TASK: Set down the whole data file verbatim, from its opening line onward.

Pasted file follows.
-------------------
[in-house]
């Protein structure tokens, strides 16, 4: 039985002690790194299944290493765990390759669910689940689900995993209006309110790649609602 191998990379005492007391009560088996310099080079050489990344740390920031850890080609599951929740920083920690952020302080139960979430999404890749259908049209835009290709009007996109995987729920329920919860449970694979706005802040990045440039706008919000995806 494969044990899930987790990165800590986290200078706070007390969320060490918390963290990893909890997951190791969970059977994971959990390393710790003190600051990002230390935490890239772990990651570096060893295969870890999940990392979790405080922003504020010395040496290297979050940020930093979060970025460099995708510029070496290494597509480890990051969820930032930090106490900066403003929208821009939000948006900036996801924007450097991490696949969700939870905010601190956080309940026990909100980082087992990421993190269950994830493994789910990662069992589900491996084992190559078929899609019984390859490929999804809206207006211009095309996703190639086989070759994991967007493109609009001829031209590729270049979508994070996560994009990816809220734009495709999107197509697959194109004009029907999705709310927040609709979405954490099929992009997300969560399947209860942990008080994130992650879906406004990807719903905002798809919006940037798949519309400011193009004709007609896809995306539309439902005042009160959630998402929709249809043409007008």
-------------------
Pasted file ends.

[in-house]
């Protein structure tokens, strides 16, 4: 039985002690790194299944290493765990390759669910689940689900995993209006309110790649609602 191998990379005492007391009560088996310099080079050489990344740390920031850890080609599951929740920083920690952020302080139960979430999404890749259908049209835009290709009007996109995987729920329920919860449970694979706005802040990045440039706008919000995806 494969044990899930987790990165800590986290200078706070007390969320060490918390963290990893909890997951190791969970059977994971959990390393710790003190600051990002230390935490890239772990990651570096060893295969870890999940990392979790405080922003504020010395040496290297979050940020930093979060970025460099995708510029070496290494597509480890990051969820930032930090106490900066403003929208821009939000948006900036996801924007450097991490696949969700939870905010601190956080309940026990909100980082087992990421993190269950994830493994789910990662069992589900491996084992190559078929899609019984390859490929999804809206207006211009095309996703190639086989070759994991967007493109609009001829031209590729270049979508994070996560994009990816809220734009495709999107197509697959194109004009029907999705709310927040609709979405954490099929992009997300969560399947209860942990008080994130992650879906406004990807719903905002798809919006940037798949519309400011193009004709007609896809995306539309439902005042009160959630998402929709249809043409007008």